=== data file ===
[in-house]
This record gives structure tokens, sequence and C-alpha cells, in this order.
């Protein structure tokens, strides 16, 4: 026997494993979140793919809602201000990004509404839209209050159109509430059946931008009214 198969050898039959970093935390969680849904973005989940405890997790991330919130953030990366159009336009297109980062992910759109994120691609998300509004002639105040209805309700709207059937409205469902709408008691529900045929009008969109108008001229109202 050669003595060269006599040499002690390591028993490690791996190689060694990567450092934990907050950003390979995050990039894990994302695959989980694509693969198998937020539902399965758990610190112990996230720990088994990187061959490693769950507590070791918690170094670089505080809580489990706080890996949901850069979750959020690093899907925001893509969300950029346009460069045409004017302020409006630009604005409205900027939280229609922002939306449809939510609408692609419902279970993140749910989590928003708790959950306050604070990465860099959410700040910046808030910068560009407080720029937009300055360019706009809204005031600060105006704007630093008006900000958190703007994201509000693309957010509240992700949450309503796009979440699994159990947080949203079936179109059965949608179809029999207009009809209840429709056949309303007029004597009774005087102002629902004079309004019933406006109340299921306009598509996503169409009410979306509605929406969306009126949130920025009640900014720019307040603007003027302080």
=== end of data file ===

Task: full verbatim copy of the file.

[in-house]
This record gives structure tokens, sequence and C-alpha cells, in this order.
């Protein structure tokens, strides 16, 4: 026997494993979140793919809602201000990004509404839209209050159109509430059946931008009214 198969050898039959970093935390969680849904973005989940405890997790991330919130953030990366159009336009297109980062992910759109994120691609998300509004002639105040209805309700709207059937409205469902709408008691529900045929009008969109108008001229109202 050669003595060269006599040499002690390591028993490690791996190689060694990567450092934990907050950003390979995050990039894990994302695959989980694509693969198998937020539902399965758990610190112990996230720990088994990187061959490693769950507590070791918690170094670089505080809580489990706080890996949901850069979750959020690093899907925001893509969300950029346009460069045409004017302020409006630009604005409205900027939280229609922002939306449809939510609408692609419902279970993140749910989590928003708790959950306050604070990465860099959410700040910046808030910068560009407080720029937009300055360019706009809204005031600060105006704007630093008006900000958190703007994201509000693309957010509240992700949450309503796009979440699994159990947080949203079936179109059965949608179809029999207009009809209840429709056949309303007029004597009774005087102002629902004079309004019933406006109340299921306009598509996503169409009410979306509605929406969306009126949130920025009640900014720019307040603007003027302080």